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[GNUnet-developers] Re: dropping support for SQlite from GNUnet due to b

From: Christian Grothoff
Subject: [GNUnet-developers] Re: dropping support for SQlite from GNUnet due to bug? workaround?
Date: Sun, 21 Aug 2005 15:28:44 -0700
User-agent: KMail/1.7.2

Thanks a lot, this solves the issue (we're now using 10 MB memory total for 
everything -- where before it went up to 1 GB and possibly more).  


On Sunday 21 August 2005 14:40, D. Richard Hipp wrote:
> On Sun, 2005-08-21 at 14:21 -0700, Christian Grothoff wrote:
> > First of all, thanks for the quick response.  You suggested adding an
> > index, however we do have an index on all of the colums.  Als Nils
> > pointed out in a private E-mail to me, the index only works for equality
> > constraints, as in
> >
> > your suggestion:
> >
> > However, our query looks like this:
> >
> > SELECT * FROM tbl
> >    WHERE (e > :4 AND p == :5) OR p > :6
> >    ORDER BY p ASC e ASC h ASC
> >    LIMIT 1
> >
> > The index is created with:
> >
> > CREATE INDEX idx_h ON tbl (h)
> > CREATE INDEX idx_p ON tbl (p)
> > CREATE INDEX idx_e ON tbl (e)
> >
> > Maybe something is wrong with the way we create the index? (should we
> > create one "big" index on h,p,e instead?)
> There is an enormous difference between three separate indices each on
> separate fields, and a single index on all three fields.  That fact is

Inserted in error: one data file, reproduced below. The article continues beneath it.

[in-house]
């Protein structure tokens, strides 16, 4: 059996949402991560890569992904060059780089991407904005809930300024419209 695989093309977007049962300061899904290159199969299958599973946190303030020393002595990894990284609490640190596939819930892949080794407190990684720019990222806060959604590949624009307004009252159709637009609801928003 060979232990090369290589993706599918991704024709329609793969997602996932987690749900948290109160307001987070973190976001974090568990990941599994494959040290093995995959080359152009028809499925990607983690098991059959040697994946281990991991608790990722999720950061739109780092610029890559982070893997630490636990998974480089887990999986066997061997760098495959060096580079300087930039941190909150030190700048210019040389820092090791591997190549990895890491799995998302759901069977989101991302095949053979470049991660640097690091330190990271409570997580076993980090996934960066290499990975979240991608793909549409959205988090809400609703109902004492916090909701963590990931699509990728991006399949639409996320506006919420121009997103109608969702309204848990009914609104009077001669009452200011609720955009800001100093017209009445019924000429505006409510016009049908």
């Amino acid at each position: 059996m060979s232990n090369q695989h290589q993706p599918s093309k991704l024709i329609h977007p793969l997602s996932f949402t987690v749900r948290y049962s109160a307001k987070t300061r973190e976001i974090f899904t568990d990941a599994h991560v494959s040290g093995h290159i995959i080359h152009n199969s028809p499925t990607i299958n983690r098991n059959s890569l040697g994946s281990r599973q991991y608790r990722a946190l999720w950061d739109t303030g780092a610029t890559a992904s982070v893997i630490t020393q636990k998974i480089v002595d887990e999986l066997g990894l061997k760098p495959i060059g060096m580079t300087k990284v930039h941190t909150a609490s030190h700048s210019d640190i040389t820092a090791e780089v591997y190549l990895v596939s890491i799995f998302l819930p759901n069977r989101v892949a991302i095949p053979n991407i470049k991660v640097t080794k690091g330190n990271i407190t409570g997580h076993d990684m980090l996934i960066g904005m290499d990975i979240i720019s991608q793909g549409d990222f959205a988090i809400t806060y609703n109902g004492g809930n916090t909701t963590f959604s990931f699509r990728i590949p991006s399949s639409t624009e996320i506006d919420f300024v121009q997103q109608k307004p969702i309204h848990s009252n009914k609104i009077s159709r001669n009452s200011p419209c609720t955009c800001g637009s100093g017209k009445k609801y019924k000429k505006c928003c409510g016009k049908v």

> true for all SQL database engines, not just SQLite.  Further more, when
> you have a single index with multiple columns, the order of the columns
> is critical.  Again, this is true of all SQL database engines (that I
> am aware of) not just SQLite.
> For the query above, your index should be:
>     CREATE INDEX idx1 ON tbl(p,e,h);
> The order of the columns in the index should match the order
> of the terms in the ORDER BY clause.
> For SQLite, the performance of your query might be enhanced
> if you code it as shown below.  Unlike all of the previous
> advice I have given you, the following trick is SQLite-specific
> and will not necessarily work or help on other database engines:
>    SELECT * FROM tbl WHERE rowid IN
>      (SELECT rowid FROM tbl
>       WHERE (e>:4 AND p=:5) OR p>:6
>       LIMIT 1)
> Depending on your parameters and the data in your table,
> this latter query might run in O(N) time whereas your
> original seems likely to run in O(NlogN) time.

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